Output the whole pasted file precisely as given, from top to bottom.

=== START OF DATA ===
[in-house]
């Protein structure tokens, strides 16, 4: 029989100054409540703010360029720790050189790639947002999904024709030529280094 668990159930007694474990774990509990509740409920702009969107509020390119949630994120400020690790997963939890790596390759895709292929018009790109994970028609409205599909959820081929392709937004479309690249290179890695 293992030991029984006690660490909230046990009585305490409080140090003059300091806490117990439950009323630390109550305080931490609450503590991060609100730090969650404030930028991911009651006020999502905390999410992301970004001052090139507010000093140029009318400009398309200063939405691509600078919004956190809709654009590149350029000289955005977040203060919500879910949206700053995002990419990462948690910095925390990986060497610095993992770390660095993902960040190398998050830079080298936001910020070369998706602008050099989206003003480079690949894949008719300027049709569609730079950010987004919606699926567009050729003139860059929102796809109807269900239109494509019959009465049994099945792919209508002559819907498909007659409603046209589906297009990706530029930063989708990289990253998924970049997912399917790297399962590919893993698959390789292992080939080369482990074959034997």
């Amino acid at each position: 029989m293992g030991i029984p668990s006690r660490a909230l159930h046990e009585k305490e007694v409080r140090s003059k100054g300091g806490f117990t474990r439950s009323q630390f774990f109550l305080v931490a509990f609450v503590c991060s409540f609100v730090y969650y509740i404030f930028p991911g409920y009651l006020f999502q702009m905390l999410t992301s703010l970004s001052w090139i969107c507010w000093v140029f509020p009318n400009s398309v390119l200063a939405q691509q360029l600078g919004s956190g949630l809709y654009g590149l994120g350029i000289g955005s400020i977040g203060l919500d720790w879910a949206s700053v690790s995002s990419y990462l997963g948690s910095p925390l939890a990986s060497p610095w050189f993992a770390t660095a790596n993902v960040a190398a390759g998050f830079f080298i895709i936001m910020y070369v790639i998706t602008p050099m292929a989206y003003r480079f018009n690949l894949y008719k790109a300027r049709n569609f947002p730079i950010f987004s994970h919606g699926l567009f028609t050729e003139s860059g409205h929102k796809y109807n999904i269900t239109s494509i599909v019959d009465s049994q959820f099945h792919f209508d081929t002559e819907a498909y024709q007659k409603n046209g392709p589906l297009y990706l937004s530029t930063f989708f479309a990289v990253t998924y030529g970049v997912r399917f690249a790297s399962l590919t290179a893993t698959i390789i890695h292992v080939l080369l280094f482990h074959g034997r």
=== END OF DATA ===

[in-house]
């Protein structure tokens, strides 16, 4: 029989100054409540703010360029720790050189790639947002999904024709030529280094 668990159930007694474990774990509990509740409920702009969107509020390119949630994120400020690790997963939890790596390759895709292929018009790109994970028609409205599909959820081929392709937004479309690249290179890695 293992030991029984006690660490909230046990009585305490409080140090003059300091806490117990439950009323630390109550305080931490609450503590991060609100730090969650404030930028991911009651006020999502905390999410992301970004001052090139507010000093140029009318400009398309200063939405691509600078919004956190809709654009590149350029000289955005977040203060919500879910949206700053995002990419990462948690910095925390990986060497610095993992770390660095993902960040190398998050830079080298936001910020070369998706602008050099989206003003480079690949894949008719300027049709569609730079950010987004919606699926567009050729003139860059929102796809109807269900239109494509019959009465049994099945792919209508002559819907498909007659409603046209589906297009990706530029930063989708990289990253998924970049997912399917790297399962590919893993698959390789292992080939080369482990074959034997």
């Amino acid at each position: 029989m293992g030991i029984p668990s006690r660490a909230l159930h046990e009585k305490e007694v409080r140090s003059k100054g300091g806490f117990t474990r439950s009323q630390f774990f109550l305080v931490a509990f609450v503590c991060s409540f609100v730090y969650y509740i404030f930028p991911g409920y009651l006020f999502q702009m905390l999410t992301s703010l970004s001052w090139i969107c507010w000093v140029f509020p009318n400009s398309v390119l200063a939405q691509q360029l600078g919004s956190g949630l809709y654009g590149l994120g350029i000289g955005s400020i977040g203060l919500d720790w879910a949206s700053v690790s995002s990419y990462l997963g948690s910095p925390l939890a990986s060497p610095w050189f993992a770390t660095a790596n993902v960040a190398a390759g998050f830079f080298i895709i936001m910020y070369v790639i998706t602008p050099m292929a989206y003003r480079f018009n690949l894949y008719k790109a300027r049709n569609f947002p730079i950010f987004s994970h919606g699926l567009f028609t050729e003139s860059g409205h929102k796809y109807n999904i269900t239109s494509i599909v019959d009465s049994q959820f099945h792919f209508d081929t002559e819907a498909y024709q007659k409603n046209g392709p589906l297009y990706l937004s530029t930063f989708f479309a990289v990253t998924y030529g970049v997912r399917f690249a790297s399962l590919t290179a893993t698959i390789i890695h292992v080939l080369l280094f482990h074959g034997r």